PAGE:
"America, you lost," shouted Al Qaeda conspirator Zacarias Moussaoui in the courtroom yesterday, after a jury of nine men and three women rejected the death penalty for Moussaoui and sent him to life in prison.
To many, the verdict looked more like a victory. American justice observed. A bitter, angry man treated with equanimity. President Bush praised the quality of mercy in the jury's decision. But in the larger conflict with Al Qaeda, the battle in which Zacarias Moussaoui was a small fish and 9.11 was a earthquake, the state of play is less clear, and less public.
This hour On Point: the Moussaoui sentence, and the real state of battle with Al Qaeda.
Brian Bennett, Correspondent for Time Magazine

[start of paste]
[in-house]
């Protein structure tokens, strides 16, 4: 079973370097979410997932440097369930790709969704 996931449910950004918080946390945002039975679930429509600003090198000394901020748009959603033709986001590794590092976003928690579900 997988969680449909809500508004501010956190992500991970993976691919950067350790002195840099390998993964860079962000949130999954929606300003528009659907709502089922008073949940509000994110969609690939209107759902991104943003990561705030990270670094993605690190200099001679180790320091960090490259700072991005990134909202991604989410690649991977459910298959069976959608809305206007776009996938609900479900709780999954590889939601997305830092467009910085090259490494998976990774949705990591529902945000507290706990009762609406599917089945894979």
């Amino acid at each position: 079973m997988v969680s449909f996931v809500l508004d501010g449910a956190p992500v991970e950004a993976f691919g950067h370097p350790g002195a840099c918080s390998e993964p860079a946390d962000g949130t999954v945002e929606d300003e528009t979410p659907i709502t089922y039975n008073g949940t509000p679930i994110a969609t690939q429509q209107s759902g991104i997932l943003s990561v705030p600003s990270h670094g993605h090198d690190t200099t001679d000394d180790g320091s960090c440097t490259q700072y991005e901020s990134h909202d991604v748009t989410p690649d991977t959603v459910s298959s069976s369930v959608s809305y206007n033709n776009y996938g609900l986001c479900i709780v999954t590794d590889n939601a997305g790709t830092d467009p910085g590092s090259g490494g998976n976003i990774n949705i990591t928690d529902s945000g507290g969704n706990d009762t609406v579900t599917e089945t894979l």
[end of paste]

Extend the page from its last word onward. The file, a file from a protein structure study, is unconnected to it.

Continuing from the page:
Josh Meyer, Terrorism Reporter for the Los Angeles Times
Paul Wilkinson, Professor of International Relations at the Center for the Study of Terrorism and Political Violence at St. Andrews University
Ambassador James Dobbins, Director of the International Security and Defense Policy Center at the Rand Corporation, Former Special Envoy for Haiti, Somalia, Bosnia and Kosovo in the Clinton Administration and the Bush Administration's first special envoy for Afghanistan.
This program aired on May 4, 2006. The audio for this program is not available.